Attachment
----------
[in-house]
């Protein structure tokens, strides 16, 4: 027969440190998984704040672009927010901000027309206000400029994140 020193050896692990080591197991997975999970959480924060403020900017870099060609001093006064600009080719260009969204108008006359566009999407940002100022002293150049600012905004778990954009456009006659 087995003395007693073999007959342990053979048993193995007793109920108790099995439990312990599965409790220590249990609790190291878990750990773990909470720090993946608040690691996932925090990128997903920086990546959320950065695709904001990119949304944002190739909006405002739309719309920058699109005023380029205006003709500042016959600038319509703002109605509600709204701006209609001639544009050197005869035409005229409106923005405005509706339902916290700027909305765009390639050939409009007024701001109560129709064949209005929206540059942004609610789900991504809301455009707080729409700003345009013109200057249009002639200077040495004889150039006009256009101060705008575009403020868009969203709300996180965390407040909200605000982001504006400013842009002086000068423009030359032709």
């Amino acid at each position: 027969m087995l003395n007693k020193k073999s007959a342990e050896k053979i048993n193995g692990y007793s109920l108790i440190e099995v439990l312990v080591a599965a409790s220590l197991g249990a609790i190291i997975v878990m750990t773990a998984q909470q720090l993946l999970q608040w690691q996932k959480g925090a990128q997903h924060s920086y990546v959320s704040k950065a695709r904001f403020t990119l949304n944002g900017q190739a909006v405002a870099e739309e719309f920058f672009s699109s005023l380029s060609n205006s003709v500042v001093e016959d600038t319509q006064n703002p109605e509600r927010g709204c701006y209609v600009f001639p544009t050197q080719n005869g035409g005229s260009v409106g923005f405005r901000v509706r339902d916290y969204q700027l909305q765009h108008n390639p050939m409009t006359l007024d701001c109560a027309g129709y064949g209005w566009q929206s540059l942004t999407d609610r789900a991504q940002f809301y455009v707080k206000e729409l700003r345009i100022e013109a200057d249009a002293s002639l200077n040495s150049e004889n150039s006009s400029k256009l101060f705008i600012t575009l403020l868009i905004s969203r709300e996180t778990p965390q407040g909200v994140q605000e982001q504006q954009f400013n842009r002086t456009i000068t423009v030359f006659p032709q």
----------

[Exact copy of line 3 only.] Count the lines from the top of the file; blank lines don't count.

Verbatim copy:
């Amino acid at each position: 027969m087995l003395n007693k020193k073999s007959a342990e050896k053979i048993n193995g692990y007793s109920l108790i440190e099995v439990l312990v080591a599965a409790s220590l197991g249990a609790i190291i997975v878990m750990t773990a998984q909470q720090l993946l999970q608040w690691q996932k959480g925090a990128q997903h924060s920086y990546v959320s704040k950065a695709r904001f403020t990119l949304n944002g900017q190739a909006v405002a870099e739309e719309f920058f672009s699109s005023l380029s060609n205006s003709v500042v001093e016959d600038t319509q006064n703002p109605e509600r927010g709204c701006y209609v600009f001639p544009t050197q080719n005869g035409g005229s260009v409106g923005f405005r901000v509706r339902d916290y969204q700027l909305q765009h108008n390639p050939m409009t006359l007024d701001c109560a027309g129709y064949g209005w566009q929206s540059l942004t999407d609610r789900a991504q940002f809301y455009v707080k206000e729409l700003r345009i100022e013109a200057d249009a002293s002639l200077n040495s150049e004889n150039s006009s400029k256009l101060f705008i600012t575009l403020l868009i905004s969203r709300e996180t778990p965390q407040g909200v994140q605000e982001q504006q954009f400013n842009r002086t456009i000068t423009v030359f006659p032709q």